Wednesday, July 8, 2015

Recovered History: Michael Moorcock on the Previous Generation of "Sad Puppies"

Earlier this year, the venerable Hugo Awards were vote-rigged and spammed by a conspiracy of neofascist lunkheads. This upset everyone who isn't a goddamn moron but also prompted a discussion on the politics of the sci-fi and fantasy genre that - for better or worse - dominates popular Anglo-American culture. Are the stories of spaceships and dragons getting too liberal and PC? Is there room anymore for "good old fashioned SF" - which for some reason always means Robert Heinlein's hackneyed Americana futures and never the brutal weirdness of Jack Vance.

Being an internet debate, it's miserably ignorant of history. Michael Moorcock, fantasy author and creator of the endearing rat-bastard Elric, answered these very questions back in 1977:

The bandit hero -- the underdog rebel -- so frequently becomes the political tyrant; and we are perpetually astonished! Such figures appeal to our infantile selves -- what is harmful about them in real life is that they are usually immature, without self-discipline, frequently surviving on their 'charm'. Fiction lets them stay, like Zorro or Robin Hood, perpetually charming. In reality they become petulant, childish, relying on a mixture of threats and self-pitying pleading, like any baby.

John W. Campbell, who in the late thirties took over Astounding Science Fiction Stories and created what many believe to be a major revolution in the development of sf, was the chief creator of the school known to buffs as 'Golden Age' sf and written by the likes of Heinlein, Asimov and A.E. Van Vogt wild-eyed paternalists to a man, fierce anti-socialists, whose work reflected the deep-seated conservatism of the majority of their readers, who saw a Bolshevik menace in every union meeting... They were xenophobic, smug and confident that the capitalist system would flourish throughout the universe, though they were, of course, against dictators and the worst sort of exploiters (no longer Jews but often still 'aliens'). Rugged individualism was the most sophisticated political concept they could manage -- in the pulp tradition, the Code of the West became the Code of the Space Frontier, and a spaceship captain had to do what a spaceship captain had to do...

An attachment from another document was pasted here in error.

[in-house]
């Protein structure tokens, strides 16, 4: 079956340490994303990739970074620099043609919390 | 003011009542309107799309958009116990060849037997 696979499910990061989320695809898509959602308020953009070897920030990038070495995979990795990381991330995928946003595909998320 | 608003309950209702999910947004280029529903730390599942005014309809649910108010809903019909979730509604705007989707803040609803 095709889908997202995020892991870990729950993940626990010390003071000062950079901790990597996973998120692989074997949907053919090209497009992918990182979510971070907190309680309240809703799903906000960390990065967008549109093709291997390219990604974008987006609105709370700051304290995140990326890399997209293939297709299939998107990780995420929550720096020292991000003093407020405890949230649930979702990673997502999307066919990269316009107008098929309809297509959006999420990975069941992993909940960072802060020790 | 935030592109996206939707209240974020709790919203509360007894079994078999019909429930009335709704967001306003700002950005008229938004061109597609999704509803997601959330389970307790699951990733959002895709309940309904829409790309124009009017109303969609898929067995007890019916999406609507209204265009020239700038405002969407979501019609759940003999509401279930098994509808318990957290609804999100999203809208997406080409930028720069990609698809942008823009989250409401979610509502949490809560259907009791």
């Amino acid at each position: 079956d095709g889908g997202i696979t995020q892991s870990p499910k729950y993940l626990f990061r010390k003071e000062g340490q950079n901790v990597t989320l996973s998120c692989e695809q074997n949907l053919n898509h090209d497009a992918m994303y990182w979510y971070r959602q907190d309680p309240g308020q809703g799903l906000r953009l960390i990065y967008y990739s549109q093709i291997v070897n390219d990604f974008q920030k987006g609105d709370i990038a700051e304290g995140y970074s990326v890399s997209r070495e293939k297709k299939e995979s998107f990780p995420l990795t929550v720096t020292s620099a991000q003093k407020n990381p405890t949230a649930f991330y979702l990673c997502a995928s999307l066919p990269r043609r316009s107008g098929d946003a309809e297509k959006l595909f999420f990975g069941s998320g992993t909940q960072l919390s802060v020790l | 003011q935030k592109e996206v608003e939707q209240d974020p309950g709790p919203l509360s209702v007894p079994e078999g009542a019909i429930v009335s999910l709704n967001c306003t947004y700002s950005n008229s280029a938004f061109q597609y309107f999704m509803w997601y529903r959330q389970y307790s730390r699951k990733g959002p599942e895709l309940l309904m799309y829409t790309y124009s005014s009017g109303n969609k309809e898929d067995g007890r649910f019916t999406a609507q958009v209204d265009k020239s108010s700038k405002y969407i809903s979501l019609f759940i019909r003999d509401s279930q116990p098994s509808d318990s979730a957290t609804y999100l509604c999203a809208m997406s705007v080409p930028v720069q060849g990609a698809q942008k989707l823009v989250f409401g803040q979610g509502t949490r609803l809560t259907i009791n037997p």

Over the years Campbell promoted the mystical, quasi-scientific Scientology... a perpetual motion machine known as the 'Dean Drive', a series of plans to ensure that the highways weren't 'abused', and dozens of other half-baked notions, all in the context of cold-war thinking. He also, when faced with the Watts riots of the mid-sixties, seriously proposed and went on to proposing that there were 'natural' slaves who were unhappy if freed.

Heinlein's paternalism is at heart the same as Wayne's. In the final analysis it is a kind of easy-going militarism favoured by the veteran professional soldier -- the chain of command is complex -- many adult responsibilities can be left to that chain as long as broad, but firmly enforced, rules from 'high up' are adhered to. Heinlein is Eisenhower Man and his views seem to me to be more pernicious than ordinary infantile back-to-the-land Christian communism, with its mysticism and its hatred of technology. To be an anarchist, surely, is to reject authority but to accept self-discipline and community responsibility. To be a rugged individualist a la Heinlein and others is to be forever a child who must obey, charm and cajole to be tolerated by some benign, omniscient father: Rooster Coburn shuffling his feet in front of a judge he respects for his office...

Here's the full essay. It expands on some things I've touched on myself in the past but Moorcock is much better at placing the reactionary trend of genre fiction within a larger political context. For those of you too lazy to click the link, it's basically how Ayn Rand is to "liberty" what Adolph Hitler is to Hanukkah.

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